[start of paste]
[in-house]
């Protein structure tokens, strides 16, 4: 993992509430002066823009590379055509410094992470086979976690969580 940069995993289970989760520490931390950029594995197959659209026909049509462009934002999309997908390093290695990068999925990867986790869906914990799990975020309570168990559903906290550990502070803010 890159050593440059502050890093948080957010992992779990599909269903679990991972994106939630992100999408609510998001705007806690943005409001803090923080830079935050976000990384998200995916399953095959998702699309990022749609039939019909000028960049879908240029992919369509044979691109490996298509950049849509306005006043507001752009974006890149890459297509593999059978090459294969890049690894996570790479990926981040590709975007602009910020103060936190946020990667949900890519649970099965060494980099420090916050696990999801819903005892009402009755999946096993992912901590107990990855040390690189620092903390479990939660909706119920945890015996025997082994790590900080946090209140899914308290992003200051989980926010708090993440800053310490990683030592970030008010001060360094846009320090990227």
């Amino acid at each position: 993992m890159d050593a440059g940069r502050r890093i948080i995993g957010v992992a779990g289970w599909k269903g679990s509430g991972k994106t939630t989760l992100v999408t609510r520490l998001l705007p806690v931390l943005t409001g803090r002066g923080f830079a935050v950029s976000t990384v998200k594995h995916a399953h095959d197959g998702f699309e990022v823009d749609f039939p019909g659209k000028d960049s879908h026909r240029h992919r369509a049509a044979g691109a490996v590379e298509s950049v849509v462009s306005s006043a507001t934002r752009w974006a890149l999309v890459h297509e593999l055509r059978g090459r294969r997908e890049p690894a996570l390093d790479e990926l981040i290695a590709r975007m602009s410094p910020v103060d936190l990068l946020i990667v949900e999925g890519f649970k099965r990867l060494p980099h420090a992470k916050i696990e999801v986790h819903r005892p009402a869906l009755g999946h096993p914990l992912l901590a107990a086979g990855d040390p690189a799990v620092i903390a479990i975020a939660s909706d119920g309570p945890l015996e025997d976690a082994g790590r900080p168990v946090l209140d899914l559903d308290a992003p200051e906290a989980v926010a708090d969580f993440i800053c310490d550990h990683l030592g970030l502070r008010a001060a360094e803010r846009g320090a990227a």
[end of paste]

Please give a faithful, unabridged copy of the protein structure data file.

[in-house]
């Protein structure tokens, strides 16, 4: 993992509430002066823009590379055509410094992470086979976690969580 940069995993289970989760520490931390950029594995197959659209026909049509462009934002999309997908390093290695990068999925990867986790869906914990799990975020309570168990559903906290550990502070803010 890159050593440059502050890093948080957010992992779990599909269903679990991972994106939630992100999408609510998001705007806690943005409001803090923080830079935050976000990384998200995916399953095959998702699309990022749609039939019909000028960049879908240029992919369509044979691109490996298509950049849509306005006043507001752009974006890149890459297509593999059978090459294969890049690894996570790479990926981040590709975007602009910020103060936190946020990667949900890519649970099965060494980099420090916050696990999801819903005892009402009755999946096993992912901590107990990855040390690189620092903390479990939660909706119920945890015996025997082994790590900080946090209140899914308290992003200051989980926010708090993440800053310490990683030592970030008010001060360094846009320090990227």
């Amino acid at each position: 993992m890159d050593a440059g940069r502050r890093i948080i995993g957010v992992a779990g289970w599909k269903g679990s509430g991972k994106t939630t989760l992100v999408t609510r520490l998001l705007p806690v931390l943005t409001g803090r002066g923080f830079a935050v950029s976000t990384v998200k594995h995916a399953h095959d197959g998702f699309e990022v823009d749609f039939p019909g659209k000028d960049s879908h026909r240029h992919r369509a049509a044979g691109a490996v590379e298509s950049v849509v462009s306005s006043a507001t934002r752009w974006a890149l999309v890459h297509e593999l055509r059978g090459r294969r997908e890049p690894a996570l390093d790479e990926l981040i290695a590709r975007m602009s410094p910020v103060d936190l990068l946020i990667v949900e999925g890519f649970k099965r990867l060494p980099h420090a992470k916050i696990e999801v986790h819903r005892p009402a869906l009755g999946h096993p914990l992912l901590a107990a086979g990855d040390p690189a799990v620092i903390a479990i975020a939660s909706d119920g309570p945890l015996e025997d976690a082994g790590r900080p168990v946090l209140d899914l559903d308290a992003p200051e906290a989980v926010a708090d969580f993440i800053c310490d550990h990683l030592g970030l502070r008010a001060a360094e803010r846009g320090a990227a």